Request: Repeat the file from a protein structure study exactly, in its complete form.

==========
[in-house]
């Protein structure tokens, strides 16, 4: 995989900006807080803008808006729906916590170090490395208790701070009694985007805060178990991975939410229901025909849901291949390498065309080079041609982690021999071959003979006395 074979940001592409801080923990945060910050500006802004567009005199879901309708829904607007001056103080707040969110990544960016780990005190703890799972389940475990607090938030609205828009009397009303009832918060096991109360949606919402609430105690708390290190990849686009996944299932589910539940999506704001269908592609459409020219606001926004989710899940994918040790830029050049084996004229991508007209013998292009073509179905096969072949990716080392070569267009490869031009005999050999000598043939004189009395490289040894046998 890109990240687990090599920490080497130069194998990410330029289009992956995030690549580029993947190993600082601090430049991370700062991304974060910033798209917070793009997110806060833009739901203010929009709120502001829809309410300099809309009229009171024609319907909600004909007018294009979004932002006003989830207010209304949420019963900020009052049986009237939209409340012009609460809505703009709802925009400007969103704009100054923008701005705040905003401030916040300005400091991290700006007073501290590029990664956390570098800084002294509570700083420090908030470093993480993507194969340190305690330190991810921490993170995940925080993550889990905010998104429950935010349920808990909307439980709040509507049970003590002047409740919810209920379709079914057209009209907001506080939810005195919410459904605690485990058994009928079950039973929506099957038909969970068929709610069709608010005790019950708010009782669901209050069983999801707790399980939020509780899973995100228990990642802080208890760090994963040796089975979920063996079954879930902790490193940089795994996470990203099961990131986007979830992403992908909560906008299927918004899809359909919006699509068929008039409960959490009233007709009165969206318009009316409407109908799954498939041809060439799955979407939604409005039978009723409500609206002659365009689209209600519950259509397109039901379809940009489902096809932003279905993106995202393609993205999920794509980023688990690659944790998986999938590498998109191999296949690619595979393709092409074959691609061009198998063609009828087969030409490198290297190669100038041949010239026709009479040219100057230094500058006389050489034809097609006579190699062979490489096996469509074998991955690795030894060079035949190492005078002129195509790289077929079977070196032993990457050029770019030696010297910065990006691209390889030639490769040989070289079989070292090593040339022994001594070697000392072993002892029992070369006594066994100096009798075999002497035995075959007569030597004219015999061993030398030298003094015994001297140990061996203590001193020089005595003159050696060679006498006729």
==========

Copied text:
[in-house]
């Protein structure tokens, strides 16, 4: 995989900006807080803008808006729906916590170090490395208790701070009694985007805060178990991975939410229901025909849901291949390498065309080079041609982690021999071959003979006395 074979940001592409801080923990945060910050500006802004567009005199879901309708829904607007001056103080707040969110990544960016780990005190703890799972389940475990607090938030609205828009009397009303009832918060096991109360949606919402609430105690708390290190990849686009996944299932589910539940999506704001269908592609459409020219606001926004989710899940994918040790830029050049084996004229991508007209013998292009073509179905096969072949990716080392070569267009490869031009005999050999000598043939004189009395490289040894046998 890109990240687990090599920490080497130069194998990410330029289009992956995030690549580029993947190993600082601090430049991370700062991304974060910033798209917070793009997110806060833009739901203010929009709120502001829809309410300099809309009229009171024609319907909600004909007018294009979004932002006003989830207010209304949420019963900020009052049986009237939209409340012009609460809505703009709802925009400007969103704009100054923008701005705040905003401030916040300005400091991290700006007073501290590029990664956390570098800084002294509570700083420090908030470093993480993507194969340190305690330190991810921490993170995940925080993550889990905010998104429950935010349920808990909307439980709040509507049970003590002047409740919810209920379709079914057209009209907001506080939810005195919410459904605690485990058994009928079950039973929506099957038909969970068929709610069709608010005790019950708010009782669901209050069983999801707790399980939020509780899973995100228990990642802080208890760090994963040796089975979920063996079954879930902790490193940089795994996470990203099961990131986007979830992403992908909560906008299927918004899809359909919006699509068929008039409960959490009233007709009165969206318009009316409407109908799954498939041809060439799955979407939604409005039978009723409500609206002659365009689209209600519950259509397109039901379809940009489902096809932003279905993106995202393609993205999920794509980023688990690659944790998986999938590498998109191999296949690619595979393709092409074959691609061009198998063609009828087969030409490198290297190669100038041949010239026709009479040219100057230094500058006389050489034809097609006579190699062979490489096996469509074998991955690795030894060079035949190492005078002129195509790289077929079977070196032993990457050029770019030696010297910065990006691209390889030639490769040989070289079989070292090593040339022994001594070697000392072993002892029992070369006594066994100096009798075999002497035995075959007569030597004219015999061993030398030298003094015994001297140990061996203590001193020089005595003159050696060679006498006729």